Geothermal heat pumps

Photo of author
Written By Tony Lopes

Sustainable marketer and clean energy specialist. 

Geothermal heat pumps are a fantastic source of renewable energy for heating AND cooling your home.

This type of heat pump is also called a ground source heat pump and is a way for homes and businesses to cool and heat spaces and heat water.

There are costs associated with setting up a geothermal heat pump system so let’s dig in a little deeper (geddit?!) to understand how things work…

How does a geothermal heat pump work?

Most of the energy you will use this year will come from heating or cooling your home. In some areas this can be as much as 30% of your entire energy budget.

It makes perfect sense to ensure you are CONSERVING as much as energy as possible through proper insulation but have you looked at renewable energy sources for saving money on your heating and cooling bill?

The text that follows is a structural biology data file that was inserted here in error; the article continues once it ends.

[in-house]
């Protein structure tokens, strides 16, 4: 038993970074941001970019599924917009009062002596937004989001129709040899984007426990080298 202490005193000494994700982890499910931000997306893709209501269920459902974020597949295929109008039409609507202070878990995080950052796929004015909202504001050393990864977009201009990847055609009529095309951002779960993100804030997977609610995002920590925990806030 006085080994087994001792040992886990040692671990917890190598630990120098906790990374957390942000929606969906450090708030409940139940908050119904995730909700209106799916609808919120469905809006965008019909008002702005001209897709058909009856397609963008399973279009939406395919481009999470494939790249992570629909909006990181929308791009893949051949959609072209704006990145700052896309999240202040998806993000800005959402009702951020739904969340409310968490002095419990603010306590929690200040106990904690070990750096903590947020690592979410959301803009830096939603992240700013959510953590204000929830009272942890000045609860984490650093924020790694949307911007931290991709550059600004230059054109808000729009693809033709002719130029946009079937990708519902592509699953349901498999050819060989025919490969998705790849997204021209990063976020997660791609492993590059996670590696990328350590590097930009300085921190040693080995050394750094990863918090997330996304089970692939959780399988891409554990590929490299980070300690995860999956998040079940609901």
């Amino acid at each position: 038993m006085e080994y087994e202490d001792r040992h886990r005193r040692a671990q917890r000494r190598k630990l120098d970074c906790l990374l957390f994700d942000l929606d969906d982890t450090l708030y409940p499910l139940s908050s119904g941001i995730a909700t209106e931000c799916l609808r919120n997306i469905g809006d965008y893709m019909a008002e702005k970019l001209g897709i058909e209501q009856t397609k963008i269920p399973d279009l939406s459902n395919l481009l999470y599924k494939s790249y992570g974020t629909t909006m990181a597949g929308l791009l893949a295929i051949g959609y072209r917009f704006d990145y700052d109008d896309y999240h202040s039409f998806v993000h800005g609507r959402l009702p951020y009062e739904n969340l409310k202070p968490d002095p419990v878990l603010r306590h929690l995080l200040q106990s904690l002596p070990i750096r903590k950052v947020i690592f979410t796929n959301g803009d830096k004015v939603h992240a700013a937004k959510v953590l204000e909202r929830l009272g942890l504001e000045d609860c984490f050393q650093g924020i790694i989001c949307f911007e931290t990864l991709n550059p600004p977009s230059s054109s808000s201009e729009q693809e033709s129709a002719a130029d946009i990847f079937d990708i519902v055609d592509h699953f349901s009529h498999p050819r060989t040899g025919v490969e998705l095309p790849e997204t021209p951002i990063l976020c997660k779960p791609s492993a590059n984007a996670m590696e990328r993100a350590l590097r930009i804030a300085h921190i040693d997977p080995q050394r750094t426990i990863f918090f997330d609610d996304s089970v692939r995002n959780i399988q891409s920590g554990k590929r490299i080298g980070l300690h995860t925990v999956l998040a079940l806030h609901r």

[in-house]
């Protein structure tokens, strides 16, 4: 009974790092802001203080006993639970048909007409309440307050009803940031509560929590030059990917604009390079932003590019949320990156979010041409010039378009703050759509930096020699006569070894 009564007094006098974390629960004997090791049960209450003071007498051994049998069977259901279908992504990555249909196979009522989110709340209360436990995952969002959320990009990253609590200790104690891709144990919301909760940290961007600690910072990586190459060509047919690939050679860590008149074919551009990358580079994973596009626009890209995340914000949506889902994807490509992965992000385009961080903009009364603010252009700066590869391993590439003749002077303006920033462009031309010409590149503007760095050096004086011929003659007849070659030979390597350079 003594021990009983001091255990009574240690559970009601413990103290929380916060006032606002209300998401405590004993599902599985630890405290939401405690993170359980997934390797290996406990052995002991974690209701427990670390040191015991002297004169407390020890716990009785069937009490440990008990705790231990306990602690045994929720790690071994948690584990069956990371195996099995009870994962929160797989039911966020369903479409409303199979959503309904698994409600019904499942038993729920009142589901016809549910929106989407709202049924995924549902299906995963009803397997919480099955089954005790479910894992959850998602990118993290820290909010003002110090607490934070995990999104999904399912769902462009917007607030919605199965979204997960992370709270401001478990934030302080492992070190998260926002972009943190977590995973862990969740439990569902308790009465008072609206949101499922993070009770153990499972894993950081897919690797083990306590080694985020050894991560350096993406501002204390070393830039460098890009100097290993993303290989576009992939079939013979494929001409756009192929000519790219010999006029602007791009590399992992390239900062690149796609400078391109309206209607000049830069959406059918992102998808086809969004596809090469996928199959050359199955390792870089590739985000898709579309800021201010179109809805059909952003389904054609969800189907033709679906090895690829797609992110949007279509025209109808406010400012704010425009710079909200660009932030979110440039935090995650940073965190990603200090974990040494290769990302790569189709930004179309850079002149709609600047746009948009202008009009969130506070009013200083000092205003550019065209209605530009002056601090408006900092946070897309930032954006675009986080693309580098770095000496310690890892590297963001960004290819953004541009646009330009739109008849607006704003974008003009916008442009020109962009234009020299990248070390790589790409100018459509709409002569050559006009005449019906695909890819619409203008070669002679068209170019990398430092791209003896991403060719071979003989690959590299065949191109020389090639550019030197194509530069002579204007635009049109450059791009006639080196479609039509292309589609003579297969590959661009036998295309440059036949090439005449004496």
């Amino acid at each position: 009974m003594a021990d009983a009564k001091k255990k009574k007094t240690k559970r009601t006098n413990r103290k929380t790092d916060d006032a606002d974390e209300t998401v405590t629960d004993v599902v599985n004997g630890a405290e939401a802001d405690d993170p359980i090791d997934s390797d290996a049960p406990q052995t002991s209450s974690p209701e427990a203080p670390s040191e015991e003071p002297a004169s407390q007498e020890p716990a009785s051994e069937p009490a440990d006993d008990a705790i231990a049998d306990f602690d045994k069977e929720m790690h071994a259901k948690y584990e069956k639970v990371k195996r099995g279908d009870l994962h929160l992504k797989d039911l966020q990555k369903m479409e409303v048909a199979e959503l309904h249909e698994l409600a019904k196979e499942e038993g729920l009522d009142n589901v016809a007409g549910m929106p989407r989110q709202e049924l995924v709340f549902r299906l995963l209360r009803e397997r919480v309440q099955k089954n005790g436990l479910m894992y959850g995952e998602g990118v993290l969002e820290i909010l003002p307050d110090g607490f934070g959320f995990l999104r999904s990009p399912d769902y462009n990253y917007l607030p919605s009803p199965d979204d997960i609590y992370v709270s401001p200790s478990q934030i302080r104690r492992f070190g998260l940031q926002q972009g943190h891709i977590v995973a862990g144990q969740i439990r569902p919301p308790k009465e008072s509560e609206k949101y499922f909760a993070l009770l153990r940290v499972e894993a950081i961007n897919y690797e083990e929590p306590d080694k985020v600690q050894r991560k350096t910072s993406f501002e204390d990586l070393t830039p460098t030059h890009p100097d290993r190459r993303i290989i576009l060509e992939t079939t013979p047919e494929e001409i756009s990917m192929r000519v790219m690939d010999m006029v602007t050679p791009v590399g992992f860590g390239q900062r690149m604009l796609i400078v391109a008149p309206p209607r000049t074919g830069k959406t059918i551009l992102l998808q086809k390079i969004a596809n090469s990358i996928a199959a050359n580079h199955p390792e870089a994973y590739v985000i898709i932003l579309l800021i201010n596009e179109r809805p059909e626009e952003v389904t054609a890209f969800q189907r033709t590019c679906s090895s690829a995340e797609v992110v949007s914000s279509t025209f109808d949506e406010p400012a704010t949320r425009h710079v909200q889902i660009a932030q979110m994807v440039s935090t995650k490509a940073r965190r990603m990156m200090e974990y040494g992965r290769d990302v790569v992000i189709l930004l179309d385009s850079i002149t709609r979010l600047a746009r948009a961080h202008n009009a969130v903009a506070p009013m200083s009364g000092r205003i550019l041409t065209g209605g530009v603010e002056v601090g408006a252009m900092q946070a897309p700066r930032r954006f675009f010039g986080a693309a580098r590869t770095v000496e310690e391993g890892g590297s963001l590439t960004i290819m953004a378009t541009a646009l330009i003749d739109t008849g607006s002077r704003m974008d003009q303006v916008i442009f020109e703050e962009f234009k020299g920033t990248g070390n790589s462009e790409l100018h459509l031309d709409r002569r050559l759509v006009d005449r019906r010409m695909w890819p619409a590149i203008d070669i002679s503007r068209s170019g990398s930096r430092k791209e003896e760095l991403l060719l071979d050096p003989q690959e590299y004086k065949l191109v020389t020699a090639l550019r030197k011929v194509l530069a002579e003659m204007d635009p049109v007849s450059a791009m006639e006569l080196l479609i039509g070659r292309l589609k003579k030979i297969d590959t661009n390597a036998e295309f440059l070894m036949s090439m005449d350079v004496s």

This is where geothermal energy in the form of a heat pump might be an option – but how exactly does it work?

Ground Source Heat Pumps (GSHP) use the constant temperature of the earth below your home to heat or cool it:

  • Tubes full of fluid (antifreeze, groundwater or other liquids) are buried in a looped system deep underground near your house
  • A heat pump removes the heat from the fluid and uses that heat to warm up your house through a series of duct pipes
  • The thermodynamic laws ensure that heat will always flow from a hotter fluid to a cooler fluid, just like an ice cube absorbs heats and melts when you place it in water

What happens in Winter? It is warmer underground than above ground and so the heat from below will flow upwards to where it is cooler.

In Summer the opposite will happen. The air is warmer than underground and so heat will flow through the pipes to where it is cooler underground.

What does the heat pump itself do? The heat pump compresses the fluids in the pipe which increases the temperature even further and warms up the air in the house. The opposite happens in Summer to cool down the house.